U.S. Nationals: Michael Andrew Wins Men’s 50 Butterfly Focused on ‘Nitty Gritty’; Caeleb Dressel Third

Photo Courtesy: Peter H. Bick

U.S. Nationals: Michael Andrew Wins Men’s 50 Butterfly as Caeleb Dressel Reaches for Third

After a disappointing start to his return to the big stage, Caeleb Dressel fought his way into the finals of the 50 butterfly at the U.S. National Championships.

Swimming in lane 1, Dressel, the American record holder at 22.35, finished third in 23.35, a full second off of his best time. Dressel was with the pack halfway through the race then looked to almost fall back a little before picking the pace back up to use his long reach into the wall to earn third and reach the podium.

But the race belonged to Michael Andrew claimed the title in the event at 23.11. He broke away late from the pack to get to the wall first.

Andrew said the race was a bit of a mess, at least from his perspective.

“The morning was really clean. We did the Mare Nostrum tour and there was a lot of repetition and a lot of things I was able to work on from round to round,” Andrew said. “And here, I didn’t feel like I was quite grooving.”

Andrew, who is not entered in the 200 IM this week, is focused on his short races. But while many sprinters just work on things in practice, then let it fly in the race, Andrew is constantly thinking about different parts of his race as they approach.

“I realized I was one stroke too short and the tempo was also very long. I tried one more stroke and tried to rate faster, but I just tried a little too hard at the beginning of the race. But at the end of the day, I got my hand on the wall,” he said. “That is a fraction of what goes on in my mind. Your life can flash before your eyes in a stressful situation, and with swimming, the greatest can tune it out or adapt. I have always been an analytical, detail-oriented racing. I like looking at the nitty gritty.”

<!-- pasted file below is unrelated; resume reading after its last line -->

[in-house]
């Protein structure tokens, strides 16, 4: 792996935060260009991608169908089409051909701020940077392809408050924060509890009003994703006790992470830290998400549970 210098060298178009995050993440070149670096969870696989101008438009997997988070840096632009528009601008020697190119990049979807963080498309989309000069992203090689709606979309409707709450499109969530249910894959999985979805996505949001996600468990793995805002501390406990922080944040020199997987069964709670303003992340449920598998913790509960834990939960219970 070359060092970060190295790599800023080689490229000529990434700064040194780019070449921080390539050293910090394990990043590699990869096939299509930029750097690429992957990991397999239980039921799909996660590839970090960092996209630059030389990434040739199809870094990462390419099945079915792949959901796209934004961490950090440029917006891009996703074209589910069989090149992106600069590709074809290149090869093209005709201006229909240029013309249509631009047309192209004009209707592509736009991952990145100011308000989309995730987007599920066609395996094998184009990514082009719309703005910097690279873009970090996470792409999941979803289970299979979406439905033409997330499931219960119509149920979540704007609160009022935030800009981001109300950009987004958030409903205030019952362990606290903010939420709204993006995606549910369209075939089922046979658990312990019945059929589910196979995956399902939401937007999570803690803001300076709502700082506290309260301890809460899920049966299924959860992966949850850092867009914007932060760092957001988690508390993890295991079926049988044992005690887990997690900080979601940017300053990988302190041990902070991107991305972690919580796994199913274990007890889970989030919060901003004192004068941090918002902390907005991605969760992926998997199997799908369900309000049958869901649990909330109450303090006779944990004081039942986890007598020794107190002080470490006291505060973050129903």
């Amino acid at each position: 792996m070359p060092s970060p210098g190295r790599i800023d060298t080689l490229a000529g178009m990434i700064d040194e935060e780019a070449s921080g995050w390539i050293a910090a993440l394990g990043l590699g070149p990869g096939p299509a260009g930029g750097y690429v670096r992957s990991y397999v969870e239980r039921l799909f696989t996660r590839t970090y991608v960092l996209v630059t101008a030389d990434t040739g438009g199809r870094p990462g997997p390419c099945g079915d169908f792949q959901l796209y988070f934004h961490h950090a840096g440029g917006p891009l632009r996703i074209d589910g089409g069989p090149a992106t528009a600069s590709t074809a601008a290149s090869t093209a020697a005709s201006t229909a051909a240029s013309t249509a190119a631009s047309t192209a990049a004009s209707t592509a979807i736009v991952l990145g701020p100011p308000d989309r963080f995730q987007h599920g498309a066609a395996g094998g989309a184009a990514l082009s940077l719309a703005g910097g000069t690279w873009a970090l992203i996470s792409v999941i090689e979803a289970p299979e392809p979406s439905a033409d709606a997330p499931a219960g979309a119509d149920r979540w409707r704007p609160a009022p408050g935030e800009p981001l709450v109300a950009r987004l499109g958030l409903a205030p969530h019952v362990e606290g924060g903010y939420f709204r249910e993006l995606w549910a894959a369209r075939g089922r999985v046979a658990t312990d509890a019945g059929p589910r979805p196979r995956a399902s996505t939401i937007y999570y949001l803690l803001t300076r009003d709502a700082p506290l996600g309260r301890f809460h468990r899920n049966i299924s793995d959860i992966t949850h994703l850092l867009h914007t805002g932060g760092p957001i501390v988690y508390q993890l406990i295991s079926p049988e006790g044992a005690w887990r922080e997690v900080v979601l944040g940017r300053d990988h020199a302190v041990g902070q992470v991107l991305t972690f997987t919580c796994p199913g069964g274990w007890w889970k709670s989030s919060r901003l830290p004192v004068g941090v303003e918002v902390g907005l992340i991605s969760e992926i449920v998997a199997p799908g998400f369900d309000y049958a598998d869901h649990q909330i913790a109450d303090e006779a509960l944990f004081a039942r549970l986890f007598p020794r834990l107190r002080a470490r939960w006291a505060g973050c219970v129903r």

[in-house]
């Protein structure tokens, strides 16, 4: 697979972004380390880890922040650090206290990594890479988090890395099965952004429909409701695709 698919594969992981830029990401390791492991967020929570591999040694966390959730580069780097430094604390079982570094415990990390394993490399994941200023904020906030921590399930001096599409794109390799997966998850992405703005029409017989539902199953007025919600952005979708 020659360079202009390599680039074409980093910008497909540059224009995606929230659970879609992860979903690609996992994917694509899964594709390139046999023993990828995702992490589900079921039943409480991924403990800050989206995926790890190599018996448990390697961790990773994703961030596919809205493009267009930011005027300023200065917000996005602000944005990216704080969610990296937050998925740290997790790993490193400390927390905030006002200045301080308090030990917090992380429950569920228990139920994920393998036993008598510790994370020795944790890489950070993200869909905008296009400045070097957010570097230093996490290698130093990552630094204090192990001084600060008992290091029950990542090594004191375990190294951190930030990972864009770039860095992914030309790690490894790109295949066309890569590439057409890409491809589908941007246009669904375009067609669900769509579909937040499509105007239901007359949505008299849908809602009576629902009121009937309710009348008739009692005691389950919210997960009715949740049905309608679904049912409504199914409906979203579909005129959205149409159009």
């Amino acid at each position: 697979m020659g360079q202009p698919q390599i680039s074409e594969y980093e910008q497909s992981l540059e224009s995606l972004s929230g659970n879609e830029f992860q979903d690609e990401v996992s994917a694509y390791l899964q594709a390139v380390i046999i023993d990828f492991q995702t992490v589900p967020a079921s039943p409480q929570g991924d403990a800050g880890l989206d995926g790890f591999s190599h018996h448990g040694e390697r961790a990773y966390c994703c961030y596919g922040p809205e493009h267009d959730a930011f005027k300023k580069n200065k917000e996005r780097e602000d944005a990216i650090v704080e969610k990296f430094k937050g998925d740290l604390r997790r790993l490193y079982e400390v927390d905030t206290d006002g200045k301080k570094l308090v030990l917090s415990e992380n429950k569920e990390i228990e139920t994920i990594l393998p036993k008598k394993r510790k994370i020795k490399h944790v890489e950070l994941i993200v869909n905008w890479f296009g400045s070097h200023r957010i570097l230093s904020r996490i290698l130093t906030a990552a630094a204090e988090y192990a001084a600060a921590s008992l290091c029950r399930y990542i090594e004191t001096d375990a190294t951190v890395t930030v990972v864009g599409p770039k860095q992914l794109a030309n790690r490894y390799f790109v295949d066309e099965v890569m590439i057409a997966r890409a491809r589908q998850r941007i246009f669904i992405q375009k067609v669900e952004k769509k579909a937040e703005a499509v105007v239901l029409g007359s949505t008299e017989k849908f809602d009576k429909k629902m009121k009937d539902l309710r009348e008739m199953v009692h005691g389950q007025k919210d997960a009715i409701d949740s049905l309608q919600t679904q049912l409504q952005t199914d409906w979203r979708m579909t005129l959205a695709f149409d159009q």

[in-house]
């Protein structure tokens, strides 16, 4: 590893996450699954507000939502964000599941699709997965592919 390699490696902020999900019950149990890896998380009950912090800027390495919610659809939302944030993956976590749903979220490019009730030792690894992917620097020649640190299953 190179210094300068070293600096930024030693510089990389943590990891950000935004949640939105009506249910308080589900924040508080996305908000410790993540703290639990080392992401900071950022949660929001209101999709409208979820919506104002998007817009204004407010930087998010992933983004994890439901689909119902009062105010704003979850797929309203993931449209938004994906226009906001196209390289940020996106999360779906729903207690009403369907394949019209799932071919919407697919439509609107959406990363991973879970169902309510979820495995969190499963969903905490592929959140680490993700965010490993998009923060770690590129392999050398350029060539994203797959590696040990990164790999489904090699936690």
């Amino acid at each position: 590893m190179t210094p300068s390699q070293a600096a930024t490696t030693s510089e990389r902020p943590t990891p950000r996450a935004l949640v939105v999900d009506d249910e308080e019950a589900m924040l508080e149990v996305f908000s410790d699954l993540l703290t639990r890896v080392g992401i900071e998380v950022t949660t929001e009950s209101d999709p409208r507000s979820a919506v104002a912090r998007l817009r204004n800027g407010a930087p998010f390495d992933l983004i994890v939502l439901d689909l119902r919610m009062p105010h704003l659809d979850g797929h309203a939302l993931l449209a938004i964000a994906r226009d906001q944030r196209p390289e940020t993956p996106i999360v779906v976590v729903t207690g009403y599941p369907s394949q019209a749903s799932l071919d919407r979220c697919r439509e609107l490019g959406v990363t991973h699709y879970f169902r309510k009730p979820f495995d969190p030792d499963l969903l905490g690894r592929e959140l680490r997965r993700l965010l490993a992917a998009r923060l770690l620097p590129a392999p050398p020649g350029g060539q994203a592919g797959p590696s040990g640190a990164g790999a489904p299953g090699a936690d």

It is rare for sprinters, but also important win one detail can mean the difference between first and sixth.

“Sprinting in general is very unforgiving. You make one error and you are out of it,” Andrew said. “Being so focused on the details almost makes the race feel like a 200. There are segments to it. It takes a bit of the stress of getting everything perfect, because you are not always going to.”

Second place when to Dare Rose, who got to the wall in 23.20.

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1 year ago

Dare Rose 23.20 (not 23.35 as stated in article — that was Dressel, as was reported correctly)

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